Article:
Tiff Macklem: Immigration, skills training key to fix labour shortages8 min read
Immigration, investment in workers needed to tackle mismatch between available talent and the jobs on offer, he says
Bank of Canada governor Tiff Macklem has a message for employers and politicians: if you don’t like higher interest rates, then do something to expand the pool of available workers.
Macklem has given two speeches since Nov. 10. Both were on the labour market, and both made the point that inflation is being driven — in part — by acute labour shortages, which have put upward pressure on wages.
Average hourly pay increases are growing less fast than year-over-year increases in the consumer price index, but the central bank still contends that wages will have to slow to get inflation under control.
“We need to rebalance demand and supply in the labour market to relieve price pressures,” Macklem said Nov. 14. “Monetary policy affects demand. By raising interest rates, we are moderating spending, and that will reduce the demand for workers.”
The governor made his most recent remarks at the start of an international conference on diversity and inclusion that the Bank of Canada is hosting this week. That might strike some as an odd venue to discuss doubling down on higher borrowing costs, which the central bank concedes could tip the economy into a recession and will almost certainly drive up the unemployment rate.
However, between the lines of the governor’s speech were clues for how the men and women with more direct control over the labour market — the politicians who set the rules and legislate incentives, and the employers who do the hiring and decide how much to invest in their workforces — could make the Bank of Canada’s job easier in the future.\
The other way to rebalance supply and demand is to increase the supply of workers
“The other way to rebalance supply and demand is to increase the supply of workers,” Macklem said. “That takes time, and with inflation already far too high and with elevated risks that high inflation becomes entrenched, increasing labour supply is not an alternative to slowing demand. But it is a complement. And the more we can do on supply, the less we will need to do on demand.”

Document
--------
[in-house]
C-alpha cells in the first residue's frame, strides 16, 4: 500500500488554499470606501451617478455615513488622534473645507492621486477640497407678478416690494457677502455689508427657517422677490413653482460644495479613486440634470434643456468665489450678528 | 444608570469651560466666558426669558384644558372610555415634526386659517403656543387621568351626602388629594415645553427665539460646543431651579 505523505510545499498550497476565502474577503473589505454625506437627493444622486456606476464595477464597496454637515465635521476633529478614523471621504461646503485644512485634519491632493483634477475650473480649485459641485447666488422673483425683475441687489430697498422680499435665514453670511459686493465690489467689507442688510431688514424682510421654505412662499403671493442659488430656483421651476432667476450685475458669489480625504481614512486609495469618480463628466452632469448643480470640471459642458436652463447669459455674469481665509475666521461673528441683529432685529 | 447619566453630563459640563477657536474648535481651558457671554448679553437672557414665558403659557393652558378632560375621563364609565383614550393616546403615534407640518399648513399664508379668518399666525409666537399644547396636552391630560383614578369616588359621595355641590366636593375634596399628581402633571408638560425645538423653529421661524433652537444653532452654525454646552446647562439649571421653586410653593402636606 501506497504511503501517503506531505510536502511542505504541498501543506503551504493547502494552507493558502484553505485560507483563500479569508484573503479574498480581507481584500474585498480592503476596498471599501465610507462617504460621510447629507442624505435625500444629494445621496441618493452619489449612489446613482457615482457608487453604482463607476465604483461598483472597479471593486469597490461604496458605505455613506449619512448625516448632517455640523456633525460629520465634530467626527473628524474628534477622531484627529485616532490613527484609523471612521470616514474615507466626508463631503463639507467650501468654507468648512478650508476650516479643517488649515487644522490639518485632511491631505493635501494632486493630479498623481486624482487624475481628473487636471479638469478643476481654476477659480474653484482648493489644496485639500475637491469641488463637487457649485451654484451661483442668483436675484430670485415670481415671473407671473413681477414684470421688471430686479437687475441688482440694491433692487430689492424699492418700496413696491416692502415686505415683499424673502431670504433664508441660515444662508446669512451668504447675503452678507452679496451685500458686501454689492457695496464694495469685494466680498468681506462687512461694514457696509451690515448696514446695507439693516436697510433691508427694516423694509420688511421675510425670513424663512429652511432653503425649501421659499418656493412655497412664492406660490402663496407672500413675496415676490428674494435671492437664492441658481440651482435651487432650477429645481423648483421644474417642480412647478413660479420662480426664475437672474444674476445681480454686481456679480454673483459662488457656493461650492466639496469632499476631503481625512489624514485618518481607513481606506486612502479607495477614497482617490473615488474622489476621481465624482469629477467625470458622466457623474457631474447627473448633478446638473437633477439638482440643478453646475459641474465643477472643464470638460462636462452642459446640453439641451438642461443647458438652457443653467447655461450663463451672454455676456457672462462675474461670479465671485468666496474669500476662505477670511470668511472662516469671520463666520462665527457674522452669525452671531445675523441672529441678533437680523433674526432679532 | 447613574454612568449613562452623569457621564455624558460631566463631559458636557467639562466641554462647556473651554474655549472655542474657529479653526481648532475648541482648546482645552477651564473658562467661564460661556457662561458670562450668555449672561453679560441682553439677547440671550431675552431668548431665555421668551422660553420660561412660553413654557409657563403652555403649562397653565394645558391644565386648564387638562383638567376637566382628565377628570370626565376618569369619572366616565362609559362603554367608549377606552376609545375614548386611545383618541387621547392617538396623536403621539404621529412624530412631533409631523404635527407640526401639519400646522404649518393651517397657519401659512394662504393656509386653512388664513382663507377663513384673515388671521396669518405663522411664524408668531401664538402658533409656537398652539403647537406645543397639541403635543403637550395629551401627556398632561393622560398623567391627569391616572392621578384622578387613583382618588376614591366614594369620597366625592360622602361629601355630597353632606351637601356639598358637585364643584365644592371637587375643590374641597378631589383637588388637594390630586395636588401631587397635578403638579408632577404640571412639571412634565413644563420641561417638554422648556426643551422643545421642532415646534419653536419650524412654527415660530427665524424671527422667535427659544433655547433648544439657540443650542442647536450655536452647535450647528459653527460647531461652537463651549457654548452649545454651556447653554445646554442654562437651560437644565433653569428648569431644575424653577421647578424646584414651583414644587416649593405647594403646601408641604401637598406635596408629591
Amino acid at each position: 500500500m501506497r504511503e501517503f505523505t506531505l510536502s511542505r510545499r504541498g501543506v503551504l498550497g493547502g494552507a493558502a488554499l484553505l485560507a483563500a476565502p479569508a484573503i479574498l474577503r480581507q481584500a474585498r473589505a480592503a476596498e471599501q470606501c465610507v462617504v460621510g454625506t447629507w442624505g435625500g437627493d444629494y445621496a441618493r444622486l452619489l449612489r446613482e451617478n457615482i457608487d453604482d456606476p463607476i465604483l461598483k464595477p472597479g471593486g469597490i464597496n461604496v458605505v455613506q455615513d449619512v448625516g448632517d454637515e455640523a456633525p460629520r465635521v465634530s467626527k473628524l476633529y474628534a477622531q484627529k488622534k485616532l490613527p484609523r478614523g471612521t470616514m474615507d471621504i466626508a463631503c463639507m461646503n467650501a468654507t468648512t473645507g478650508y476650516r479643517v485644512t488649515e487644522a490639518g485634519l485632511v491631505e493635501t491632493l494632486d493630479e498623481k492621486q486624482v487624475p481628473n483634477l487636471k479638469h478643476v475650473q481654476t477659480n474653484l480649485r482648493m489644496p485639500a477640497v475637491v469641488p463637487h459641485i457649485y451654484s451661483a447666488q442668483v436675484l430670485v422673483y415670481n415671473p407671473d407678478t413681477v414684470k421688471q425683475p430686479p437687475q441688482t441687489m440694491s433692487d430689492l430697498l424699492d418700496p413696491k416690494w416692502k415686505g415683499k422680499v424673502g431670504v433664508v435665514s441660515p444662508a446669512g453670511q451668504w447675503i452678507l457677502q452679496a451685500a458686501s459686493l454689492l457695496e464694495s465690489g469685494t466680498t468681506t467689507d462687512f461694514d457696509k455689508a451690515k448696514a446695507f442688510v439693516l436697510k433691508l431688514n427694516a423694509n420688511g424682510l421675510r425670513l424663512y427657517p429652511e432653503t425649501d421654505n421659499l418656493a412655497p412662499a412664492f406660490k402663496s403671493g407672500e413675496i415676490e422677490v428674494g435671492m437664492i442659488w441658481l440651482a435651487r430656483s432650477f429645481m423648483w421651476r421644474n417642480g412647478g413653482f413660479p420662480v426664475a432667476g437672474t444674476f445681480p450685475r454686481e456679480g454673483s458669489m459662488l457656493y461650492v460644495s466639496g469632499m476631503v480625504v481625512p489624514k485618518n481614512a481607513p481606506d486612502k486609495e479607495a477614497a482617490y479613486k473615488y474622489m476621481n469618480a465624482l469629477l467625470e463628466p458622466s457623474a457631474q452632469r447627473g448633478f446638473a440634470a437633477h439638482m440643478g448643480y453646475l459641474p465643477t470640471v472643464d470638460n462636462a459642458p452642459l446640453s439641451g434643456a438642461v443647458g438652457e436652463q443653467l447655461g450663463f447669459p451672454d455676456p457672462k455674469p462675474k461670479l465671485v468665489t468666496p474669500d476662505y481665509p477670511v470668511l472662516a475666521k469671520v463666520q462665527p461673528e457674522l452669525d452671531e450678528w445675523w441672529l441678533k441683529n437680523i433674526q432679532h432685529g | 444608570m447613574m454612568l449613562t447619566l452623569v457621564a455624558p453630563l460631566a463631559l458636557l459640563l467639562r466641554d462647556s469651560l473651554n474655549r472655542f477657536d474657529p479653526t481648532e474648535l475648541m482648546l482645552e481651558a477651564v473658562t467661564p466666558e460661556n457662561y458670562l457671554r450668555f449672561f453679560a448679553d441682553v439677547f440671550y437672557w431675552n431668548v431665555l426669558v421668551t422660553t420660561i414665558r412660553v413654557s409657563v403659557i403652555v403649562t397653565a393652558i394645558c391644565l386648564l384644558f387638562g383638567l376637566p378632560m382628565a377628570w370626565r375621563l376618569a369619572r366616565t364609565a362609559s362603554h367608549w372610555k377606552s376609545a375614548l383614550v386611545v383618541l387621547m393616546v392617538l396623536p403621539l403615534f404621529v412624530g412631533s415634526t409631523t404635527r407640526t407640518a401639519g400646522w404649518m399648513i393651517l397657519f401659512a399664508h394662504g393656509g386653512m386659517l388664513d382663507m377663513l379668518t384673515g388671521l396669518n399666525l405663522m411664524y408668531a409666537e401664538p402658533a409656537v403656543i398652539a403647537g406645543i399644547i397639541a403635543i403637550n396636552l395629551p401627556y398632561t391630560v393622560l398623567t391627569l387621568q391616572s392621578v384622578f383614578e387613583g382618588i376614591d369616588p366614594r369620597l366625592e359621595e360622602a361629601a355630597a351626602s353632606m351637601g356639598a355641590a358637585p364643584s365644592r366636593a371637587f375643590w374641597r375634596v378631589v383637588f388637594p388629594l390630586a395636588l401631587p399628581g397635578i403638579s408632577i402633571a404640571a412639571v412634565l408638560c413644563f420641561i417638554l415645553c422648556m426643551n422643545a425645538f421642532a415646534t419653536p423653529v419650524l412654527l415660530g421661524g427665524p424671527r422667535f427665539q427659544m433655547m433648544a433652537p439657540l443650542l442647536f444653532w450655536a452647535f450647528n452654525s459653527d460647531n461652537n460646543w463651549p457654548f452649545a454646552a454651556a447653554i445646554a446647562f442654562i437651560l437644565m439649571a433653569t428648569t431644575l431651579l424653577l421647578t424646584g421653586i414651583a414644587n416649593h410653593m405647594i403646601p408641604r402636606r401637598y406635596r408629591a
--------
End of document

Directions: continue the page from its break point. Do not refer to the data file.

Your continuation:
What is to be done?
Inflation, as measured by year-over-year increases in the consumer price index, is running more than three times faster than the Bank of Canada’s two-per-cent target. Policymakers have responded by raising the benchmark interest rate to 3.75 per cent from nearly zero since March, and have signalled they probably won’t stop until the rate is higher than four per cent.
Macklem and his deputies on Governing Council have faced considerable criticism for both letting inflation get away from them, and then attempting to recover from that mistake by taking the economy to the brink of recession.
Over the past week, Macklem has subtly turned the tables, calling on the business community to invest in workers to tackle the mismatch between available talent and the jobs on offer.
The governor said last week that the post-pandemic bounce-back in immigration rates would help address the structural labour shortages stemming from the number of Canadians aging out of the workforce with fewer working-age Canadians to replace them. In order for these immigration target strategies to work for economic growth, Macklem argued that the business community needs to do its part in investing in its workforce.
“Increased immigration adds potential workers, and governments need to ensure newcomers have a smooth path into the workforce, with credential recognition and settlement support like language and skills training,” Macklem said during a Nov. 10 speech organized by the Public Policy Forum in Toronto. “Businesses need to invest in training so we can reduce the skills mismatch. And workers need to invest in gaining the skills the new economy needs.”
Macklem described a win-win situation, noting that the strength of the labour market not only benefited recent immigrants, but he also pointed to data that suggest immigration targets will account for over two-thirds of expected growth in Canada’s potential output. He added this put Canada ahead of some of its peers including the United States, according to the growth outlook in the October Monetary Policy Report.